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Variety is the spice of life: Using food variety to improve nutritional intake in older adults

7th September, 2021

Variety is the spice of life: Using food variety to improve nutritional intake in older adults

Laura Wilkinson & Rochelle Embling

Why should I care about ‘food variety’?

The need to eat a variety of foods for the good of our health is an idea that is familiar to most of us. Indeed, eating a varied diet appears in dietary guidelines across the world. This is because different types of foods provide different nutrients that we need. For whole natural foods, there tends to be a relationship between differences in colour, texture, and taste, with differences in nutrient-content. This is the basis of the often-heard advice to ‘eat the rainbow’. However, when it comes to eating foods like sweets, ‘eating the rainbow’ may not be very helpful from a nutritional point of view.

When we think about the variety of foods that we eat, we also have to think about how much we are eating. This is because when we are presented with foods that vary in their sensory characteristics (e.g., colour, texture, and taste), we tend to eat more of them. This is known as ‘the variety effect’ and is very helpful when it comes to fruits and vegetables but unhelpful when it comes to indulgent foods like confectionary.

The variety effect exists because of an essential process that helps to signal when to bring an end to a meal and when to move onto dessert! This process is known as ‘sensory specific satiety’ and refers to a reduction in the desire to eat and pleasantness of a food as we eat it. By contrast, foods with a different colour, texture, and taste –  that we are not eating – remain desired and perceived as pleasant. This can be why we often find room for a ‘sweet’ dessert even after we are finished with our ‘savoury’ main meal.

What happens to our experience of food variety when we get older?

As we get older our experience of food changes, and this includes our experience of the process of sensory specific satiety. A key study by Rolls & McDermott (1991) compared the experience of sensory specific satiety across four age groups; teenagers, young adults, adults and older adults. They found that compared to the other age groups, older adults did not experience a reduction in desire to eat and pleasantness of the food that they were eating compared to other foods (that had not been eaten).

Rolls and McDermott explain that this is important because older adults may be less likely to stop consumption of the food that they are eating and switch to another food with different sensory characteristics. If we are less likely to switch foods, then we will consume less of a variety of foods, and this is particularly unhelpful when we consider the need to eat a variety of nutrient-dense foods at an appropriate volume.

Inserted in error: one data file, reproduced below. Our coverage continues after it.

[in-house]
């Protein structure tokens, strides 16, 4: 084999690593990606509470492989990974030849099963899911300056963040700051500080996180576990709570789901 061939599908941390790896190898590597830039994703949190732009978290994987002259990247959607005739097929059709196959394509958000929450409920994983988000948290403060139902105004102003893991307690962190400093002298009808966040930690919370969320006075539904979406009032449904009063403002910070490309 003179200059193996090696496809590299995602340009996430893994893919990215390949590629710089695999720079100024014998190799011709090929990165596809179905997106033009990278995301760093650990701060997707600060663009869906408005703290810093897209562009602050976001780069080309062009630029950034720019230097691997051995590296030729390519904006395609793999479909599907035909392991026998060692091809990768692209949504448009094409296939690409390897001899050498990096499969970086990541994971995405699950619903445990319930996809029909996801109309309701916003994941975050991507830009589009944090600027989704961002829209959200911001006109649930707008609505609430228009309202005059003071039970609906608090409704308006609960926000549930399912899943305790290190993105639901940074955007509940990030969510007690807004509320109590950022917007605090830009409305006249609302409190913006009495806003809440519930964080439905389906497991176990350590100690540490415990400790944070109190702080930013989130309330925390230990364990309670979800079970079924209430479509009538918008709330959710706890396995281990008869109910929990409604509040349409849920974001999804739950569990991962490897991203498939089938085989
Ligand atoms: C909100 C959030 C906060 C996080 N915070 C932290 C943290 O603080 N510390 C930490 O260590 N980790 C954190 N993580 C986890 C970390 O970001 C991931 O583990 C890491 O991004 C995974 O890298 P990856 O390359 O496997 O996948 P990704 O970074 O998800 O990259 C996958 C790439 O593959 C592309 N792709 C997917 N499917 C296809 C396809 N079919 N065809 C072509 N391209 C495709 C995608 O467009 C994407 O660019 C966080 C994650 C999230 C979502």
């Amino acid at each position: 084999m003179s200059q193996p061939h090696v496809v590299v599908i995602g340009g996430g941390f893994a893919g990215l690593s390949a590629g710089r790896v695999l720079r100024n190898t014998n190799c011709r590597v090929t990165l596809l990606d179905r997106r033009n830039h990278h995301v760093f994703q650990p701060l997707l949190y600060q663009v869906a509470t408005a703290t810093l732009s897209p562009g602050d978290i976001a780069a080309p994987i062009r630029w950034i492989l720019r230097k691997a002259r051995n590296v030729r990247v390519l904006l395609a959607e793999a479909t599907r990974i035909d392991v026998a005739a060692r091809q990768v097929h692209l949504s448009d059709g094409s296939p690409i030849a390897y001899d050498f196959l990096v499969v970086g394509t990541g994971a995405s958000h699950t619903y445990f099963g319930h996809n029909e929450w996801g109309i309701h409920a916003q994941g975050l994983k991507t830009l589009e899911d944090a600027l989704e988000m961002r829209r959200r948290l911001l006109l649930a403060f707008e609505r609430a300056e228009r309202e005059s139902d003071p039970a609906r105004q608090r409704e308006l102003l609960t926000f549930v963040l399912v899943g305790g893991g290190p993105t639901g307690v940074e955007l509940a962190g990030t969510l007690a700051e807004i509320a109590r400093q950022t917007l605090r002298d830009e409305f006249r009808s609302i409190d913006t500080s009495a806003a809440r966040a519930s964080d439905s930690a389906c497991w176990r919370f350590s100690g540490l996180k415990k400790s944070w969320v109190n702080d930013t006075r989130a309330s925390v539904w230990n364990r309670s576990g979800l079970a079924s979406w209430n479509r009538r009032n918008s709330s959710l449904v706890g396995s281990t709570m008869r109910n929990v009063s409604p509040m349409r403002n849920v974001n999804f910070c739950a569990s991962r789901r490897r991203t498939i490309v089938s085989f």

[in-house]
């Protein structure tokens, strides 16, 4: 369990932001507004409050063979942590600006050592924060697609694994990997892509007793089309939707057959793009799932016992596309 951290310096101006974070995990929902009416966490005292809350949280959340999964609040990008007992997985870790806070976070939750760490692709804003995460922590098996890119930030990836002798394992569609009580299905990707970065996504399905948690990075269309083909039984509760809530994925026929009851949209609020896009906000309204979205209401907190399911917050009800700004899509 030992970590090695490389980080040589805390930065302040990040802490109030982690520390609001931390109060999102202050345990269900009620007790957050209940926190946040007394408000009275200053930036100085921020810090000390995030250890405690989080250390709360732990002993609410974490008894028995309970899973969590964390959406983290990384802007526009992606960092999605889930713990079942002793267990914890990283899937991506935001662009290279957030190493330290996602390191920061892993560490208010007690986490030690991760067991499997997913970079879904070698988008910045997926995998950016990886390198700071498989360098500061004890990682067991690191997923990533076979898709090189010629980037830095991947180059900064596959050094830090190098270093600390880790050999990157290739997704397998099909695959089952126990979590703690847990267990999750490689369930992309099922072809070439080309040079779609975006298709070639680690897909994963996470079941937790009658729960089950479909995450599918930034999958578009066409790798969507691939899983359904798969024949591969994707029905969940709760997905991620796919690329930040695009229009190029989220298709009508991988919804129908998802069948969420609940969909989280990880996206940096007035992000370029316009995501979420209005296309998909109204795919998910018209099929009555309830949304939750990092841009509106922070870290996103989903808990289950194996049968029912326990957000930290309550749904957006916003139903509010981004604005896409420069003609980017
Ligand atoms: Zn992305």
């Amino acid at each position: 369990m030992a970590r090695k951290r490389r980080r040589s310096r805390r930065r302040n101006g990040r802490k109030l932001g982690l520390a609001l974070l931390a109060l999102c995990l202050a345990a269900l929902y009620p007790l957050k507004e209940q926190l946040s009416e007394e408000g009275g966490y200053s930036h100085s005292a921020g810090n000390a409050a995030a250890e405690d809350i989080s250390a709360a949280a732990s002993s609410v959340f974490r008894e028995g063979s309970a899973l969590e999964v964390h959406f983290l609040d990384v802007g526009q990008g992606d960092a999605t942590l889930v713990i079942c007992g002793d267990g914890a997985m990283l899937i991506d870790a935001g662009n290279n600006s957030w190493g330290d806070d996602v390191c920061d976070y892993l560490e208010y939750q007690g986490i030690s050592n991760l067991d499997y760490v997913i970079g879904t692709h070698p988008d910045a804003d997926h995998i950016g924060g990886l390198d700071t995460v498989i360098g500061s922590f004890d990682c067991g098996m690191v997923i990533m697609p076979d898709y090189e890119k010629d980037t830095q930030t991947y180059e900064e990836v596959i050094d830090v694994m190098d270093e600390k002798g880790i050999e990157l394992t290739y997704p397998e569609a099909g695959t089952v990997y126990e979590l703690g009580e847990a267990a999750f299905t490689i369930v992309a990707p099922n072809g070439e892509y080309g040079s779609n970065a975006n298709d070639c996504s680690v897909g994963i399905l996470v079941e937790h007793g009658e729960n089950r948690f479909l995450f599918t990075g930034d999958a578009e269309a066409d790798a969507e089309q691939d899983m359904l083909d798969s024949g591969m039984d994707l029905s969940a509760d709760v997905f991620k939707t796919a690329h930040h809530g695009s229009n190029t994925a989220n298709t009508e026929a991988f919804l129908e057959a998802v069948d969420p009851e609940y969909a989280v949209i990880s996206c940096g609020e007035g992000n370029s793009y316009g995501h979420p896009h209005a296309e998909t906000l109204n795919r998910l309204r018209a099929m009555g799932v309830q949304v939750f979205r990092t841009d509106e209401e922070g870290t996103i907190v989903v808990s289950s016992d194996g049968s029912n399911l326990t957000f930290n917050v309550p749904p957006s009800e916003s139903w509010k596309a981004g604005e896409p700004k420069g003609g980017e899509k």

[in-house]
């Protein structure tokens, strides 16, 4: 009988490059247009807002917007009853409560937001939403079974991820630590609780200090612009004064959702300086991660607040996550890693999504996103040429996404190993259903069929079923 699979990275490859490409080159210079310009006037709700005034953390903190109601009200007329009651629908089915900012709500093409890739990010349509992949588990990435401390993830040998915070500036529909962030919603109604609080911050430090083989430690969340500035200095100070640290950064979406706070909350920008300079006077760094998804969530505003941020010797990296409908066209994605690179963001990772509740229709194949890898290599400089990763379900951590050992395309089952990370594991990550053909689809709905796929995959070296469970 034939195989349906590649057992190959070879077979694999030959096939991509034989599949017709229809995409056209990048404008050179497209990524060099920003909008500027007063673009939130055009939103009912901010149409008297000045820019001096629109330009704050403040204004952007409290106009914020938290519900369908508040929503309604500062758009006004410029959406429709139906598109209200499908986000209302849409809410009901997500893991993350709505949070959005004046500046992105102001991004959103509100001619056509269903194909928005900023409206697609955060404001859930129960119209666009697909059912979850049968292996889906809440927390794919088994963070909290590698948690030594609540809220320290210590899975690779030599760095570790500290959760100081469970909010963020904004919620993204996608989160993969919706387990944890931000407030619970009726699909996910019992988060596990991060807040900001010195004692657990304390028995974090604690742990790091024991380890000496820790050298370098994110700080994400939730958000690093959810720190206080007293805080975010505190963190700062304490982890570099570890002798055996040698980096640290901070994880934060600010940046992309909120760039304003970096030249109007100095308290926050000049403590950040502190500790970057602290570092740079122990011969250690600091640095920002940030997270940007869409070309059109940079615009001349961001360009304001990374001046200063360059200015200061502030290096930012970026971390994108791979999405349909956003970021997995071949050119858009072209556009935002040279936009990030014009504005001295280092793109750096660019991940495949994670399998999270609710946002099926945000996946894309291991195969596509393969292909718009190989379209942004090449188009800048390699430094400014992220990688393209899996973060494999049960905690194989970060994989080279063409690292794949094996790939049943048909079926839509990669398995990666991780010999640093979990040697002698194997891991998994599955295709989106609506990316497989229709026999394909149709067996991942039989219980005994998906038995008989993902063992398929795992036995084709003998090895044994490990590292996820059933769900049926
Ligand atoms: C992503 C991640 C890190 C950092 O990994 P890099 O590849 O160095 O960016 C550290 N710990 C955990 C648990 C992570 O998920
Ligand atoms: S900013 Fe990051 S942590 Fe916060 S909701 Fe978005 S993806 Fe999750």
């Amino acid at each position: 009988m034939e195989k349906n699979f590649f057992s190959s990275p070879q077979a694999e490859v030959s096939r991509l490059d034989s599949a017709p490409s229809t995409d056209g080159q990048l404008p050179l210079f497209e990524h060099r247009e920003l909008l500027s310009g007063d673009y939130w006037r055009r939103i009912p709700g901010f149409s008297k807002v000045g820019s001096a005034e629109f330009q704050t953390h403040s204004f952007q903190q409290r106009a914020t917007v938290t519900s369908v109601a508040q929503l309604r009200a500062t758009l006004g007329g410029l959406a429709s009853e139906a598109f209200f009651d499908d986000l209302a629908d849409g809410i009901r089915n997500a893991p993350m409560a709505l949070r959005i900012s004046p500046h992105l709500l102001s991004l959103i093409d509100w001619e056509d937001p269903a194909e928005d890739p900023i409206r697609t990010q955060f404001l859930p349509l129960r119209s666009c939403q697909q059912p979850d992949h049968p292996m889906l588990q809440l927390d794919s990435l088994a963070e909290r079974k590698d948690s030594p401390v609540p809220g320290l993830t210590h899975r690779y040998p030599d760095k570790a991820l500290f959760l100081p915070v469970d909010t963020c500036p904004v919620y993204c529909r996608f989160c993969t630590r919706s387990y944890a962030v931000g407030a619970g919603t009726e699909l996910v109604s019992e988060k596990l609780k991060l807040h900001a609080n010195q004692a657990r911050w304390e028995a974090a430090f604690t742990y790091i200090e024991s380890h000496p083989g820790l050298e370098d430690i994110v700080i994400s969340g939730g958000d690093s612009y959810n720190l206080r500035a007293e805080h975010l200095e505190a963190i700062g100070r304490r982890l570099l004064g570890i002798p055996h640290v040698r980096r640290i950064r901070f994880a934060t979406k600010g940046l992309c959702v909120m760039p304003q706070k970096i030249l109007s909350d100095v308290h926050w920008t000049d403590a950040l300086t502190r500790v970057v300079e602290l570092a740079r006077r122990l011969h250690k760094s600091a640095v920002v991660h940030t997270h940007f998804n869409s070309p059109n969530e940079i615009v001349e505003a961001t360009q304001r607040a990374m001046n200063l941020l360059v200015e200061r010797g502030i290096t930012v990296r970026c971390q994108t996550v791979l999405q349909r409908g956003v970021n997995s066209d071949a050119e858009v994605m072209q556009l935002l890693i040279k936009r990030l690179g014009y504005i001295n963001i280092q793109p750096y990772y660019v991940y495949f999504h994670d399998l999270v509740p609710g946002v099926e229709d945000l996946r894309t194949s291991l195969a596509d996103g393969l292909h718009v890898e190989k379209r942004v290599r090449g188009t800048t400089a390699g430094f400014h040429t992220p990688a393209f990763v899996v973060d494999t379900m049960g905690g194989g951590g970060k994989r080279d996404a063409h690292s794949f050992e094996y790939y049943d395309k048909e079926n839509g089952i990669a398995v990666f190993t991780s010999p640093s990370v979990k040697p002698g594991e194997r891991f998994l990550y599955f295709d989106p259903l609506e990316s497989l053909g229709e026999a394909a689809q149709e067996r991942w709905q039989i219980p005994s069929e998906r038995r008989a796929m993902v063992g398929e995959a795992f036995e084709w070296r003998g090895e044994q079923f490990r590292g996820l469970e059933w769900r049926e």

How can we encourage food variety in older adults?

Despite the relative loss of sensory specific satiety – the underlying driver of the variety effect – it may still be possible to encourage the consumption of a variety of foods as we get older. Researchers Hollis and Henry (2007), gave older and younger adults a four course meal which contained either the same type of sandwich for each course or different sandwiches for each course. As expected, the older adults ate more than the younger adults when the same type of sandwich was presented for each course and the younger adults ate more than the older adults when sandwiches were varied across courses. However, overall, older adults still ate more when courses were varied compared to when courses were the same. Indeed, other studies by Professor Katherine Appleton (Bournemouth University) have shown that the addition of sauces and seasonings can increase the amount eaten in an older person’s meal.


Taken together, these findings suggest that despite a relative loss of sensory specific satiety as a driver of the consumption of food variety, more will be consumed overall if variety is presented as a part of a meal anyway (rather than when food is monotonous). One possibility is that more of a conscious effort must be made to include variety in a meal for an older person because that natural driver to switch foods is absent or reduced.

What can I do?

Making a conscious effort to include food variety in meals – whether you are cooking for yourself as an older person or cooking for other older adults – can be a way to simply increase the amount an older person is eating. Going a step further, it may be a way to actively improve nutrition when applied to nutrient-dense foods. This approach may be especially helpful when it comes to eating enough protein, which is important for the prevention of health issues such as sarcopenia (loss of skeletal muscle) and, more generally, healthy ageing.

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